Ali Cinar interviewed three distinguished experts on Russian aggression in the region. US forces in Europe are on higher alert, citing "escalations of Russian aggression" in the area. President Biden spoke with Ukranian President Volodymyr Zelensky last week and "affirmed the United States’ unwavering support for Ukraine’s sovereignty and territorial integrity in the face of Russia’s aggression in the Donbas and Crimea,”
H.E. Dan Herbst, Former U.S. Ambassador to Ukraine and Director,Atlantic Council:
Moscow has pursued an aggressive policy in eastern europe and the Caucasus since at least its cyber attack on estonia in 2007. Western response to the Kremlin War on Georgia and seizure of Crimea was late and weak, which only encouraged further aggression in donbas and provocations elsewhere. Finally, after the shootdown of mh17 in the summer of 2914, the EU joined the U.S. in placing punishing sanctions on Russia for its aggression in Ukraine. And by the fall of 2015, the U.S. began to provide significant military aid to Ukraine and in late 2017, javelins, tank killers. In other words, it took years for the west to develop a sensible, strong policy to thwart kremlin revisionism.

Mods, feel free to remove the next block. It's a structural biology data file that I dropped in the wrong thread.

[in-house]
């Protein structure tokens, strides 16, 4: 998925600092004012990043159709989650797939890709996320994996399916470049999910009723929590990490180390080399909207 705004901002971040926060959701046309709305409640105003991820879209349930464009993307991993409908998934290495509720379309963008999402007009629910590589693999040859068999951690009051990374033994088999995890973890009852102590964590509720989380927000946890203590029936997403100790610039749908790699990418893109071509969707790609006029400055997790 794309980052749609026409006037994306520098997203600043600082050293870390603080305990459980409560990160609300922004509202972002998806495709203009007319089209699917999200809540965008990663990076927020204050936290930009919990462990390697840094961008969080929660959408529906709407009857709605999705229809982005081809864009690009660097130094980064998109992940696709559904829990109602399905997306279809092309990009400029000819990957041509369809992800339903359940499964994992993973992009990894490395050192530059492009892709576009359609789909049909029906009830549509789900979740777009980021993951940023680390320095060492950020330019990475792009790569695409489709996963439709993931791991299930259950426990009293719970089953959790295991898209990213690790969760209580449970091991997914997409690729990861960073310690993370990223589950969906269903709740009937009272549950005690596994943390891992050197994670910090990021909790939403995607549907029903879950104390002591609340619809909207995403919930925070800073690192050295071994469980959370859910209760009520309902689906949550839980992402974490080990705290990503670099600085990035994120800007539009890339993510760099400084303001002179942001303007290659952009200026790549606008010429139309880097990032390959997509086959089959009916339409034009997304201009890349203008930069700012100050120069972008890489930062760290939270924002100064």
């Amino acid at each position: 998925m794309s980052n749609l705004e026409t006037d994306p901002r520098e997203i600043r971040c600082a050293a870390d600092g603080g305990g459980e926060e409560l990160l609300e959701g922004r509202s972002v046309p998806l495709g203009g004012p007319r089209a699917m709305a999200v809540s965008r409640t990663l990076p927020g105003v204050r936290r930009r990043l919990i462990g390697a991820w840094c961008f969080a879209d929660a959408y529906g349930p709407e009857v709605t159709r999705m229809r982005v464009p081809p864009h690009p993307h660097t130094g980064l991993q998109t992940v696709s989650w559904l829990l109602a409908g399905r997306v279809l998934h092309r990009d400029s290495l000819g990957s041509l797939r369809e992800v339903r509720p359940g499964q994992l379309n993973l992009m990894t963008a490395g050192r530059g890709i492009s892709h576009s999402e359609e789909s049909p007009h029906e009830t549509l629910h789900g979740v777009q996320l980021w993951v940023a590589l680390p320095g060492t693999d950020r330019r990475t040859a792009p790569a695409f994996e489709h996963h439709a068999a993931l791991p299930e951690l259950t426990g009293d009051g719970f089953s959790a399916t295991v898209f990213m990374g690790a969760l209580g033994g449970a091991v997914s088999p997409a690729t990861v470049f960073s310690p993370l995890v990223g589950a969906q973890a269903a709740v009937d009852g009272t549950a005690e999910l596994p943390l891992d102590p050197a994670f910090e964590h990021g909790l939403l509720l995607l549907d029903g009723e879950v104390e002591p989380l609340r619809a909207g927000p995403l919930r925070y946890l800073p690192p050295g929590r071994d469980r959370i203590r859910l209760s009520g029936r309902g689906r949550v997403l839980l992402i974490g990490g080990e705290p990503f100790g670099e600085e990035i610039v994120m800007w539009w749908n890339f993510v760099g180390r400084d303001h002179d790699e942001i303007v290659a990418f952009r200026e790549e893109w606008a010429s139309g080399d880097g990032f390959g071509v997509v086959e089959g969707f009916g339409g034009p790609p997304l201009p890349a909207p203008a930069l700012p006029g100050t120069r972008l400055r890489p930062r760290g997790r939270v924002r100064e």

President Biden understands this and that is why he mentioned Moscow’s aggression in Ukraine in his first call with Putin. His administration moved smartly this past week with phone calls from the whole national security team to Kyiv expressing support for Ukraine in the face of Russia’s military buildup in northern Crimea and along Ukraine’s eastern border. This was a timely warning to Moscow not to escalate its aggression against Ukraine.